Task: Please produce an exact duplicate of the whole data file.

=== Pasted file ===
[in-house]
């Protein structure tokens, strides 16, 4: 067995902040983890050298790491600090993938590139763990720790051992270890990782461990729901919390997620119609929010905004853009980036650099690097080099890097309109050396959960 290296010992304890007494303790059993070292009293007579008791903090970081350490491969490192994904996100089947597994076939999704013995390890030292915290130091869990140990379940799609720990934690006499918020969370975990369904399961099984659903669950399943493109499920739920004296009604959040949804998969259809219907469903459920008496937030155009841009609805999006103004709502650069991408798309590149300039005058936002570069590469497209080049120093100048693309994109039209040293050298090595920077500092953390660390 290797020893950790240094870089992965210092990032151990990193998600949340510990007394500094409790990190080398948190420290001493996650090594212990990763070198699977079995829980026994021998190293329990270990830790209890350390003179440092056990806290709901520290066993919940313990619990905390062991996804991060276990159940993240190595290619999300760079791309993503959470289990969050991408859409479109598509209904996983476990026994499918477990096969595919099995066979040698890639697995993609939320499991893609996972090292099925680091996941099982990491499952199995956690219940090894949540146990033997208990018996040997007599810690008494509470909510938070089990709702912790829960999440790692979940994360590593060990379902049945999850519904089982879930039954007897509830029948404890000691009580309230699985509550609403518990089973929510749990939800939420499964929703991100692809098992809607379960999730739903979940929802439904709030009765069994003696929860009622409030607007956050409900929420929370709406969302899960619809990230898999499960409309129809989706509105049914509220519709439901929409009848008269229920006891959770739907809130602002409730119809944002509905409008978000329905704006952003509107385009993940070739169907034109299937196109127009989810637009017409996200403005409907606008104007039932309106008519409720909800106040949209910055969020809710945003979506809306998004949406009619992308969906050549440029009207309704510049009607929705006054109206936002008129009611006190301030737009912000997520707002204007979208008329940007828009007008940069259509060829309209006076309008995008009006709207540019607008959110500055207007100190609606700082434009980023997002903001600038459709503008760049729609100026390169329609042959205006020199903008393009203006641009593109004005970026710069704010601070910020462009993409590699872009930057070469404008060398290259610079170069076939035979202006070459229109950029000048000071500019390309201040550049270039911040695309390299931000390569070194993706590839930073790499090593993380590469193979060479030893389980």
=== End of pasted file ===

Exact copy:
[in-house]
């Protein structure tokens, strides 16, 4: 067995902040983890050298790491600090993938590139763990720790051992270890990782461990729901919390997620119609929010905004853009980036650099690097080099890097309109050396959960 290296010992304890007494303790059993070292009293007579008791903090970081350490491969490192994904996100089947597994076939999704013995390890030292915290130091869990140990379940799609720990934690006499918020969370975990369904399961099984659903669950399943493109499920739920004296009604959040949804998969259809219907469903459920008496937030155009841009609805999006103004709502650069991408798309590149300039005058936002570069590469497209080049120093100048693309994109039209040293050298090595920077500092953390660390 290797020893950790240094870089992965210092990032151990990193998600949340510990007394500094409790990190080398948190420290001493996650090594212990990763070198699977079995829980026994021998190293329990270990830790209890350390003179440092056990806290709901520290066993919940313990619990905390062991996804991060276990159940993240190595290619999300760079791309993503959470289990969050991408859409479109598509209904996983476990026994499918477990096969595919099995066979040698890639697995993609939320499991893609996972090292099925680091996941099982990491499952199995956690219940090894949540146990033997208990018996040997007599810690008494509470909510938070089990709702912790829960999440790692979940994360590593060990379902049945999850519904089982879930039954007897509830029948404890000691009580309230699985509550609403518990089973929510749990939800939420499964929703991100692809098992809607379960999730739903979940929802439904709030009765069994003696929860009622409030607007956050409900929420929370709406969302899960619809990230898999499960409309129809989706509105049914509220519709439901929409009848008269229920006891959770739907809130602002409730119809944002509905409008978000329905704006952003509107385009993940070739169907034109299937196109127009989810637009017409996200403005409907606008104007039932309106008519409720909800106040949209910055969020809710945003979506809306998004949406009619992308969906050549440029009207309704510049009607929705006054109206936002008129009611006190301030737009912000997520707002204007979208008329940007828009007008940069259509060829309209006076309008995008009006709207540019607008959110500055207007100190609606700082434009980023997002903001600038459709503008760049729609100026390169329609042959205006020199903008393009203006641009593109004005970026710069704010601070910020462009993409590699872009930057070469404008060398290259610079170069076939035979202006070459229109950029000048000071500019390309201040550049270039911040695309390299931000390569070194993706590839930073790499090593993380590469193979060479030893389980």